Their little group dressed and headed for the upper decks. At one point, a crew member tried to keep them down — ordered them back — but they refused to obey, and he didn’t argue with them. She clearly remembers, however, that the doors were closed and chained shut behind them to prevent others from coming up.
Her group continued up to the top deck, “where it will be safer,” they said. She found it too cold up there, however, so she went back down to what turned out to be the boat deck. She was intrigued by all of the activity there and the music played by the band, though she didn’t know the names of the tunes. She remembers the band coming out of a room they had been playing in and the doors being locked after everyone had gotten out.
It was on deck that she met the Panula family, also from Finland. Mrs. Panula was traveling with her five children to meet Mr. Panula, who was waiting for them in Pennsylvania. Mrs. Panula had recently lost a teenaged child by drowning back in Finland. On the deck of the Titanic that night, Anna remembered her lamenting, “Must we all die by water?”
Anna also remembered seeing the lights of another ship from the deck. According to most historians, this ship would most likely have been the SS Californian, which tragically had shut down its wireless for the night and so did not respond to the Titanic’s plight.
Grandma believed the claim that the ship was unsinkable, and she (and many other immigrants on board) didn’t fully understand what was going on around her because she did not know the language. She had been so enjoying the “concert,” as the band’s music seemed to her, that she says she “would have gone to the bottom of the ocean listening to that music if a sailor hadn’t picked me up and put me into a lifeboat.”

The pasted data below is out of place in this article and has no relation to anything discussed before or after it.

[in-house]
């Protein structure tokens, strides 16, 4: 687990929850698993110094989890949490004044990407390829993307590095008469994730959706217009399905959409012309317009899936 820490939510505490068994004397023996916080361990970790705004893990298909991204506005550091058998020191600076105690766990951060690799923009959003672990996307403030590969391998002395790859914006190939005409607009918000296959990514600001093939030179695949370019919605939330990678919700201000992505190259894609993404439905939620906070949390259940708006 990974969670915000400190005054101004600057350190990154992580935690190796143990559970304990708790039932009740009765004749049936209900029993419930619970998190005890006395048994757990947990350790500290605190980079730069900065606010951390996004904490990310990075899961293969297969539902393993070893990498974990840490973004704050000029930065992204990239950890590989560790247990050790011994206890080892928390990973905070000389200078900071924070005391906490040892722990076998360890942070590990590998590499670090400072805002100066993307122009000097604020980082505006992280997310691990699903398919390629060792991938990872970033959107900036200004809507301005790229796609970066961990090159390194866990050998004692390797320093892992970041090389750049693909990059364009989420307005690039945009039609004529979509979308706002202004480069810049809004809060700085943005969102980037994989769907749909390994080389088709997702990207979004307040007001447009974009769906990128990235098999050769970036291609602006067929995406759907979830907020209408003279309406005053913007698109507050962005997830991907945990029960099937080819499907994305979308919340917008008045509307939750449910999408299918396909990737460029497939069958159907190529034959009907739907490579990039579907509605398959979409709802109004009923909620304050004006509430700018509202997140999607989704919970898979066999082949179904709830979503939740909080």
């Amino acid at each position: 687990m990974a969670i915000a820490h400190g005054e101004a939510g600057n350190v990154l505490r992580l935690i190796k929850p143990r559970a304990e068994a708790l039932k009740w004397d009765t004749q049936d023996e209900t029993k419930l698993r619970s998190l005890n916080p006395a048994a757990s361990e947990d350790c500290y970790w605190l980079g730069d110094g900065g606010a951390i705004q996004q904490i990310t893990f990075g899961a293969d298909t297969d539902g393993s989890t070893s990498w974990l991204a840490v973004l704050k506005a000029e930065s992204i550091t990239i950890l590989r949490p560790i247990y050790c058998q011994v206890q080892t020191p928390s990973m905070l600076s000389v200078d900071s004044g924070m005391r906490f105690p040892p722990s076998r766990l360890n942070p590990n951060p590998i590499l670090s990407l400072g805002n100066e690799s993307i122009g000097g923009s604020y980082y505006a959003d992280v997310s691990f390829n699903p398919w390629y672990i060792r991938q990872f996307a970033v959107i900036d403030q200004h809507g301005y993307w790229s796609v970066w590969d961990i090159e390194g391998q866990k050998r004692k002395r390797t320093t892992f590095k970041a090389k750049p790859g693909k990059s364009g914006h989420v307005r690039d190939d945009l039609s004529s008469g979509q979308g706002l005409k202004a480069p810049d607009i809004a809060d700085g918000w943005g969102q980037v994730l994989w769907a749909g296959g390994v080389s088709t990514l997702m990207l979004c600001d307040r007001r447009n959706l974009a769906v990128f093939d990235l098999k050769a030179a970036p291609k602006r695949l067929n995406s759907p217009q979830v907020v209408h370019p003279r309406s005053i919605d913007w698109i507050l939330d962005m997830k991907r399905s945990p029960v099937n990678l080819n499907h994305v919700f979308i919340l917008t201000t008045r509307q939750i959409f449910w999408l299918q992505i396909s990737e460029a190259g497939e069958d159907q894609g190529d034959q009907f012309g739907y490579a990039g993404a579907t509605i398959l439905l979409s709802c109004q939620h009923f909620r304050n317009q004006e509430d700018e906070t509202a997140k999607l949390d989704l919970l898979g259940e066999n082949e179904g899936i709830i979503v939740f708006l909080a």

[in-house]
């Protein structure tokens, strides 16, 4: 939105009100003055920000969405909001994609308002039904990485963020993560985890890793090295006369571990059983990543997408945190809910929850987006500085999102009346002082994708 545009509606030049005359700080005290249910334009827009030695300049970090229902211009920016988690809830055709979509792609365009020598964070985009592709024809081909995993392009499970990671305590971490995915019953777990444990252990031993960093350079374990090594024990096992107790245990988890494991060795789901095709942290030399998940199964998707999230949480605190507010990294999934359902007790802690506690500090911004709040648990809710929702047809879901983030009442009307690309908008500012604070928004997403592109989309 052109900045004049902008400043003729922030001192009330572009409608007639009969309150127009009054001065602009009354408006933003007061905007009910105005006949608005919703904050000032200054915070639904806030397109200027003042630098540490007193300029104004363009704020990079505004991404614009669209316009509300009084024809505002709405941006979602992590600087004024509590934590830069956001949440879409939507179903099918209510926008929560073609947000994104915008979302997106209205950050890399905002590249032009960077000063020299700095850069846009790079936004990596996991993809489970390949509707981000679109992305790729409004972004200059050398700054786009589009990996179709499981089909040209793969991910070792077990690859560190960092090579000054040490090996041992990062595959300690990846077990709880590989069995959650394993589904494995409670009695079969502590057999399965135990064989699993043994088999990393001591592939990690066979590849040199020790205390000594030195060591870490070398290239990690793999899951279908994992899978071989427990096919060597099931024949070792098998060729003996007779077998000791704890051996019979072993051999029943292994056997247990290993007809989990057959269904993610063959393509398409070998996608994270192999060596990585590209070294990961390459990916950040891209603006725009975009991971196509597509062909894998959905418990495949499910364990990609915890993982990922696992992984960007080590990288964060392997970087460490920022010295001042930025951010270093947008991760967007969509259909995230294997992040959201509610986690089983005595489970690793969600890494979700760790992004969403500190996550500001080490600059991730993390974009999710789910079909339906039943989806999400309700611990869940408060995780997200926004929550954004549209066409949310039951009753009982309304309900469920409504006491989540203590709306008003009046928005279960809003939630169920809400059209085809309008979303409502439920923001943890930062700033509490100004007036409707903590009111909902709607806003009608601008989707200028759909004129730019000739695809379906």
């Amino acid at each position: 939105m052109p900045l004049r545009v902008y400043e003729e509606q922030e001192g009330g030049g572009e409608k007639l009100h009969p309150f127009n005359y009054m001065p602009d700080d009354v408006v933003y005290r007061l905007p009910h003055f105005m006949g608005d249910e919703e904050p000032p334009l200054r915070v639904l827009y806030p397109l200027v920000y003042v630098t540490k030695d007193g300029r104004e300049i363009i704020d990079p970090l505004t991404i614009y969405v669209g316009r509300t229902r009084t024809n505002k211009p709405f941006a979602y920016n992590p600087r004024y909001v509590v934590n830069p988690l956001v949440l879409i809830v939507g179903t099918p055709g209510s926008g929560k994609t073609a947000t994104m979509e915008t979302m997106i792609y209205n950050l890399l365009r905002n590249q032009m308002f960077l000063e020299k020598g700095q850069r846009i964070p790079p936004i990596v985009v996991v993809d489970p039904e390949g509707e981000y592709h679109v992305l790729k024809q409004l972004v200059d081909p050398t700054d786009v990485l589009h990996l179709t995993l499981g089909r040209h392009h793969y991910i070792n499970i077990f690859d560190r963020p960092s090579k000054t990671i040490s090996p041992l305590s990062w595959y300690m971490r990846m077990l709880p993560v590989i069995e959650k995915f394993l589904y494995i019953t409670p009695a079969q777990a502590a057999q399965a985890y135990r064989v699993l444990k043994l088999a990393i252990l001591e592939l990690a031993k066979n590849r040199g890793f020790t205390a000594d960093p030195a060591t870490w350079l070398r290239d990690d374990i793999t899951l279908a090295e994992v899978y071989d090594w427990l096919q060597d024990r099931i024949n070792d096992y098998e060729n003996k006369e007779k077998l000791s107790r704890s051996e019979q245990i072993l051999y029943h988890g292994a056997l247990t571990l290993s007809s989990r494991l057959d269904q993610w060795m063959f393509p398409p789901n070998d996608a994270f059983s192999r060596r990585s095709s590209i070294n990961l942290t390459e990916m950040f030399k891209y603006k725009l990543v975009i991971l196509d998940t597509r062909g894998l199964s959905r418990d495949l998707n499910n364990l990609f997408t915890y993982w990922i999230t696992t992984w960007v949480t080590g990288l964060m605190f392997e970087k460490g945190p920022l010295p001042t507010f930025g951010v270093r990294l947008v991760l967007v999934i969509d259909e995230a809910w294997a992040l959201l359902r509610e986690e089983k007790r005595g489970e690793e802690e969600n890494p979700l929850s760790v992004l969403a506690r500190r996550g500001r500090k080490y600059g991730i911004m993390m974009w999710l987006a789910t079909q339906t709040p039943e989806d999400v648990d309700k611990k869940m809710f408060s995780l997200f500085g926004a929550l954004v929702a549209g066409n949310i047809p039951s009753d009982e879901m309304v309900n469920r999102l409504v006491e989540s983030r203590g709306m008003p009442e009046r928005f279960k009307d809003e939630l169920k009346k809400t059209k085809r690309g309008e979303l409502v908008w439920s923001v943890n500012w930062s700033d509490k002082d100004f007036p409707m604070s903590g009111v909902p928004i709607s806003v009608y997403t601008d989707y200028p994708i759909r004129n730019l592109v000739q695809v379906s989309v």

In the Lifeboat
She believed her lifeboat was “next to the last lifeboat.” My uncle told me that she once referred to the boat with canvas sides. This would make it one of two of the four collapsible boats that the Titanic carried–Collapsible C and D being the only ones to successfully launch. My mother doesn’t remember this, however. Grandma also noted that it was not one of those that got caught up in the cables. The Red Cross report and Encyclopedia Titanica state that she was in lifeboat #15. (Of course, that same Red Cross report also says that she returned to Finland, which she never did for the rest of her life.) We are just not sure.